A proposed project that would result in the removal of three dams on the Cottonwood River in Redwood County is getting close to becoming a reality.
Discussions began to remove the aging infrastructure and replace it with a more natural process at river locations along the river at Kuhar Park near Lamberton, at the Sanborn golf course and Sanborn municipal park, and a funding request was made to help cover the expense of the project.
With those funds secured, Lucas Youngsma, a hydrologist working for the DNR out of its Marshall office, met with the Redwood County board this past Tuesday afternoon to propose an agreement to move ahead with the project.
Youngsma and Scott Wold, Redwood County Environmental Office director, presented an agreement that would secure $870,000 in grant dollars for the project with the county serving as the fiscal host for the project.
The funds would become available in 2018, and with approval of the agreement from the board, the process now moves into the planning and design stage with the plan to hire someone to do that work in conjunction with the work already been done by the DNR.
According to Wold, the county will serve as the fiscal host for the grant dollars, adding it will cover the costs of the project as it moves forward and will then be reimbursed.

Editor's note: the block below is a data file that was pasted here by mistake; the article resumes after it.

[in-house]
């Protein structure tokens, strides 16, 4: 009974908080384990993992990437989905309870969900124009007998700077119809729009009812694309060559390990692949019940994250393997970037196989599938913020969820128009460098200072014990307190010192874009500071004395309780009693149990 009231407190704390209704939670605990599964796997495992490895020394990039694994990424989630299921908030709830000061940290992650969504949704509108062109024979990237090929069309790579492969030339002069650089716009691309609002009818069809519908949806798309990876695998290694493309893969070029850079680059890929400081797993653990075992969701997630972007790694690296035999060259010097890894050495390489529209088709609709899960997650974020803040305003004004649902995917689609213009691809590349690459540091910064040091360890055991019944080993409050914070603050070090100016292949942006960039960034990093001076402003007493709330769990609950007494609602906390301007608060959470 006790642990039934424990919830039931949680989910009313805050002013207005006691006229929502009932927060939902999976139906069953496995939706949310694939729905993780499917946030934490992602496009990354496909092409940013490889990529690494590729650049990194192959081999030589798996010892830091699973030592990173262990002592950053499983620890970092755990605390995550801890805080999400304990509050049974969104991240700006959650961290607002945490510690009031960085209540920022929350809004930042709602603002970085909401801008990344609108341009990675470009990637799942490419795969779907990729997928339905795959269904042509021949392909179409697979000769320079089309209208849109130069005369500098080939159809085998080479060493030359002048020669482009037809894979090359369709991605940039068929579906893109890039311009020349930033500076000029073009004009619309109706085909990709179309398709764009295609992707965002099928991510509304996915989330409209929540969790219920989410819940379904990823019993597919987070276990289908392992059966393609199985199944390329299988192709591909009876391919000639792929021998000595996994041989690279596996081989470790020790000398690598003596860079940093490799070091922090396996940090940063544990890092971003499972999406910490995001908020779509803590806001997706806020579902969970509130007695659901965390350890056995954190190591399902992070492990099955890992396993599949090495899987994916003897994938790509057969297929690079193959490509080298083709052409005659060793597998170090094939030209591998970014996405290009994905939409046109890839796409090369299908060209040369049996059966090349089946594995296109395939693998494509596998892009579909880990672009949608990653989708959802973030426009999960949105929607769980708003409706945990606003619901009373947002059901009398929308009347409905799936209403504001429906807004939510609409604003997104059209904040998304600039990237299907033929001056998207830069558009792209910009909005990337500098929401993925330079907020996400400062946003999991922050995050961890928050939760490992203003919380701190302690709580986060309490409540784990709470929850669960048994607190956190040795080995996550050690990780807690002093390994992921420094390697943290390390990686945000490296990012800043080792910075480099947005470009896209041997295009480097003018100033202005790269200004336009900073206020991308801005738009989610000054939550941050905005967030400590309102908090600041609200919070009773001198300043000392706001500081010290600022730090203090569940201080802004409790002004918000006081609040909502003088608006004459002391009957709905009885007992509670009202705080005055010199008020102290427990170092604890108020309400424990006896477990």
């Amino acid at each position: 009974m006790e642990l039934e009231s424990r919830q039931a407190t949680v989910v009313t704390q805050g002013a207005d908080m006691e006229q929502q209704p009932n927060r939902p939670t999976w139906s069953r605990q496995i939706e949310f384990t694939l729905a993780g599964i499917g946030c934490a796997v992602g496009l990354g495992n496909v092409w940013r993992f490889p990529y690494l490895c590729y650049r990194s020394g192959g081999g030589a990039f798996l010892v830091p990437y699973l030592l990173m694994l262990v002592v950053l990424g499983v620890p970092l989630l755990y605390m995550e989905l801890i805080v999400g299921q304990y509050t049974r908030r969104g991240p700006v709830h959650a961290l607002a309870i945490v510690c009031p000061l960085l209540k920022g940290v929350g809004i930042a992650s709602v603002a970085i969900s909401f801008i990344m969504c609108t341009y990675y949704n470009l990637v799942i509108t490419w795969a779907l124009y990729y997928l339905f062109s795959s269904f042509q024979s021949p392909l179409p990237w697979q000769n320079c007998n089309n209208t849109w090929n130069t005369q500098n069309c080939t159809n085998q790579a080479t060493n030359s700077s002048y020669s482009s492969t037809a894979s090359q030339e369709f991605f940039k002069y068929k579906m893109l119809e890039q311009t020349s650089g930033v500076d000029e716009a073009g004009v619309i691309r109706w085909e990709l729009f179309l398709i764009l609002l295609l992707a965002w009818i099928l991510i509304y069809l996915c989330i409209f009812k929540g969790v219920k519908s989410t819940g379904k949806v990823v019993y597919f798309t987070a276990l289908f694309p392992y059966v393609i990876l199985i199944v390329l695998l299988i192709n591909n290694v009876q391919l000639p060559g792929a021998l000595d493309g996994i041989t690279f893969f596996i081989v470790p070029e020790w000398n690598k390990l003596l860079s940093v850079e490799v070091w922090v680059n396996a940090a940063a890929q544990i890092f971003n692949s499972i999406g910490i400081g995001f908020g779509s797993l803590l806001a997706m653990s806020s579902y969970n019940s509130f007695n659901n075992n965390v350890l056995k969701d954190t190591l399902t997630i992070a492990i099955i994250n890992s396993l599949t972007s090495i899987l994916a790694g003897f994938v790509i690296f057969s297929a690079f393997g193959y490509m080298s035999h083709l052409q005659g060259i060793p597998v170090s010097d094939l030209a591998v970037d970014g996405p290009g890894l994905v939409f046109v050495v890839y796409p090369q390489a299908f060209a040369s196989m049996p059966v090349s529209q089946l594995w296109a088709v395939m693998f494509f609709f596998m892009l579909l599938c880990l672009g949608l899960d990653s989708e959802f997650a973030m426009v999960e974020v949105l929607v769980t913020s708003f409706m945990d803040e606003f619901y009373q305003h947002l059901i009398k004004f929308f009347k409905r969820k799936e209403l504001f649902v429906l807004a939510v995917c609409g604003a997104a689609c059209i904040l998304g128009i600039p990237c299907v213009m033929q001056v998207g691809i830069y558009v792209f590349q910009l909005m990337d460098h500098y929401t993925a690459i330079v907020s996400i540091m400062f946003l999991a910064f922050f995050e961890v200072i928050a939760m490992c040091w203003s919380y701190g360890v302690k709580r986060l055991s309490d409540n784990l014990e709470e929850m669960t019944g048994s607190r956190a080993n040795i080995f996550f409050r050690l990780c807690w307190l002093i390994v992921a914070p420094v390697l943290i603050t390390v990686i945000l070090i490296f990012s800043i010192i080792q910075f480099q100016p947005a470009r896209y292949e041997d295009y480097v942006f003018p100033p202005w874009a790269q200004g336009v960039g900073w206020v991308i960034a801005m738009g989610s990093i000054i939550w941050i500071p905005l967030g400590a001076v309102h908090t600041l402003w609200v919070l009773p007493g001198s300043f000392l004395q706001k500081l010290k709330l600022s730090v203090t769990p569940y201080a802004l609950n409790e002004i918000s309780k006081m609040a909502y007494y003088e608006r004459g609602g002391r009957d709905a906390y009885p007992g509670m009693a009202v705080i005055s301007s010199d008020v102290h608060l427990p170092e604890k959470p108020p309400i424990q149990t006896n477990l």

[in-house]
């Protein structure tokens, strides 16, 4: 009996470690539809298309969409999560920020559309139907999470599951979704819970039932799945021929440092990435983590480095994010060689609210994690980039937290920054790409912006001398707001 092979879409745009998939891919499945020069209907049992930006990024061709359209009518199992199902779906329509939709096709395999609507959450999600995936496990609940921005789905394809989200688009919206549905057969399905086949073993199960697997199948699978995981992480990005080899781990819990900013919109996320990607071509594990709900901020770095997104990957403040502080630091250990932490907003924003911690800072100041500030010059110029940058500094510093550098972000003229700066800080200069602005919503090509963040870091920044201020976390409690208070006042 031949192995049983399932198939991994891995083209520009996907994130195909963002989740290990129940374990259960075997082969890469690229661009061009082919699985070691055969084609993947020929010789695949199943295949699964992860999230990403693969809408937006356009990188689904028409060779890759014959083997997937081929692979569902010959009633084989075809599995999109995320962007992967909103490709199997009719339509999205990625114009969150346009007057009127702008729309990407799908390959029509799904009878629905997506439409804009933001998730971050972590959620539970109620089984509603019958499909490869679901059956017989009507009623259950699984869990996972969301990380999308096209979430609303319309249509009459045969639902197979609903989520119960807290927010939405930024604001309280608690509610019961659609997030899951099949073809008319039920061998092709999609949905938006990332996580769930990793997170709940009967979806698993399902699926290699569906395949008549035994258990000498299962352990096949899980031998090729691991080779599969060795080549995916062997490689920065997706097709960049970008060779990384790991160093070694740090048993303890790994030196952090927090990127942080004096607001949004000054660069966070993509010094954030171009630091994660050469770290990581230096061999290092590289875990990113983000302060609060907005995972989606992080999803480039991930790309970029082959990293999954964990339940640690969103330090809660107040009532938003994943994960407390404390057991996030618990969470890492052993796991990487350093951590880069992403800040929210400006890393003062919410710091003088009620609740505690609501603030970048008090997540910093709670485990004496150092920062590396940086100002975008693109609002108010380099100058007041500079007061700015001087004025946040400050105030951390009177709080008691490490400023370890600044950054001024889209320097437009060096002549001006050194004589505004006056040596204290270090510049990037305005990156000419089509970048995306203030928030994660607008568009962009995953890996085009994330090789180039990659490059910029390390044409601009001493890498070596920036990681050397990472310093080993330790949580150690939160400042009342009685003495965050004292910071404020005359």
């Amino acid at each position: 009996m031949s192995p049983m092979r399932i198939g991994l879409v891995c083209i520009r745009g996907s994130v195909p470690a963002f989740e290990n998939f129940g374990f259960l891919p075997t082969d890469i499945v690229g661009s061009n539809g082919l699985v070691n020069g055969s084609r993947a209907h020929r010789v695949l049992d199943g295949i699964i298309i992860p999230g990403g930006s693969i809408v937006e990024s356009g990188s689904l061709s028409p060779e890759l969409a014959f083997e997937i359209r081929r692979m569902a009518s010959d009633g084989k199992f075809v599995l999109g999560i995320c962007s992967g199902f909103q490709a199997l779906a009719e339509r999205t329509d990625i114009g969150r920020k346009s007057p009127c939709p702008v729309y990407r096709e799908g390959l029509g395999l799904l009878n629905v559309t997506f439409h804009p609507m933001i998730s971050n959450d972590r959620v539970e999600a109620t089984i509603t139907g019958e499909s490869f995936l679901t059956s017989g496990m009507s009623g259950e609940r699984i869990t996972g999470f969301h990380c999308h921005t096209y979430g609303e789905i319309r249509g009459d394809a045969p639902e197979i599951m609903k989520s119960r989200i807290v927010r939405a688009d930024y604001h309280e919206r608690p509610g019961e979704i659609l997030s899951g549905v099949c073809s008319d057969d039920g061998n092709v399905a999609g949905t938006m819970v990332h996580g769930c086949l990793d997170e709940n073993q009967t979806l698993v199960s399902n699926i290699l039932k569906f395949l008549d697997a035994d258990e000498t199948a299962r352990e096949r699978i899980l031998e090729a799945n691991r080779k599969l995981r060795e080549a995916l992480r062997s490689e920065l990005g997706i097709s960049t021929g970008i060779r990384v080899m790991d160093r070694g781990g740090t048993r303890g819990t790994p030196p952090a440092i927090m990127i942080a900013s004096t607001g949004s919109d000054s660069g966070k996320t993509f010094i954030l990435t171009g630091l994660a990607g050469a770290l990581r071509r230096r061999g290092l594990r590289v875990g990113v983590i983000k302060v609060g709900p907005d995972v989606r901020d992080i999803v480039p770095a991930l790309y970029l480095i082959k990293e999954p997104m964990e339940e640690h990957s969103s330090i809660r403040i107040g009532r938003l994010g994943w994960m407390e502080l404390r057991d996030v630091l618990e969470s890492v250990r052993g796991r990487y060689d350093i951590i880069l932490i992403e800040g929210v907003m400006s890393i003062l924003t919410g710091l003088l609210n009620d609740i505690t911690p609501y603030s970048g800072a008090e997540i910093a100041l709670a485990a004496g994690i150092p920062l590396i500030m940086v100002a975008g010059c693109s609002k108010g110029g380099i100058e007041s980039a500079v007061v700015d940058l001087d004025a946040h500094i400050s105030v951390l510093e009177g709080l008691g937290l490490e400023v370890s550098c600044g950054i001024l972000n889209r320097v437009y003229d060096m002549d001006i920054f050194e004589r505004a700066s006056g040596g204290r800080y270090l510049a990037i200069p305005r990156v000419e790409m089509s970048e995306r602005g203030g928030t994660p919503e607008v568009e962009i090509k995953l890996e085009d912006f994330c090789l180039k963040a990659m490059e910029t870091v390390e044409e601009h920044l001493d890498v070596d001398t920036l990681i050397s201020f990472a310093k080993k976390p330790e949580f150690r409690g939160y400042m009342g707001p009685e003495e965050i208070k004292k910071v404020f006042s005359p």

“The county is not on the hook for any of the costs for the project,” said Wold, adding once the project is completed future maintenance and upkeep will be the responsibility of those entities that currently own and maintain the dams.
Youngsma said the funding request that was submitted for this project was based on estimated costs for the work being proposed, adding he is confident there is enough funding available to ensure the work can be completed.
He also said what would be installed ideally would not require much in terms of future maintenance.
Youngsma said the plan would be to start the work as soon as is possible, adding the actual work on the project would likely not start until next year.
He also said the funds are available for this project through 2021.
In other action during its meeting, the county board:
• Adopted a resolution officially indicating the county will take on the role of enforcement of the state buffer law. The resolution, which was required by the state, confirms what the county board had already approved in its buffer ordinance.
• Approved a conditional use permit for Brady Hagert to erect a 3,300 unit swine barn located in Redwood Falls Township.
• Adopted a resolution that turns over a two-mile stretch of Duncan Avenue to the county from North Hero Township. A similar resolution was also adopted turning over a three-mile stretch of County Road 52 from the county to North Hero Township.
• Accepted an Otto Bremer Trust grant in the amount of $40,000 for the child advocacy center. Those funds will be used to hire a part-time forensic interviewer for the program. The board also approved a job description for that forensic interviewer position and authorized posting for the hiring of that position.